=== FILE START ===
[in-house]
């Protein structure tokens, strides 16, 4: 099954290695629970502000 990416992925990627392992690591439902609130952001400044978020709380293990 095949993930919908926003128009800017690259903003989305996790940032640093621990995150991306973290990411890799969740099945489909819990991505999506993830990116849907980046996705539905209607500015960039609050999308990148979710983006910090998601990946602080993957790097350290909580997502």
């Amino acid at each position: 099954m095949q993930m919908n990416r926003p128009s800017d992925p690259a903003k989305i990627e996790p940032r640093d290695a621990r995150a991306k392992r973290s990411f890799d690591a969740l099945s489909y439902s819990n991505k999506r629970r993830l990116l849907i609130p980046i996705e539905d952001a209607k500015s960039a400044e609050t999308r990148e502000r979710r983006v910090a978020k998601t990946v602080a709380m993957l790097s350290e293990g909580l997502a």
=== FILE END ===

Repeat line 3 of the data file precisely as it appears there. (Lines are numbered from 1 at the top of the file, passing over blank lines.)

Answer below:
């Amino acid at each position: 099954m095949q993930m919908n990416r926003p128009s800017d992925p690259a903003k989305i990627e996790p940032r640093d290695a621990r995150a991306k392992r973290s990411f890799d690591a969740l099945s489909y439902s819990n991505k999506r629970r993830l990116l849907i609130p980046i996705e539905d952001a209607k500015s960039a400044e609050t999308r990148e502000r979710r983006v910090a978020k998601t990946v602080a709380m993957l790097s350290e293990g909580l997502a």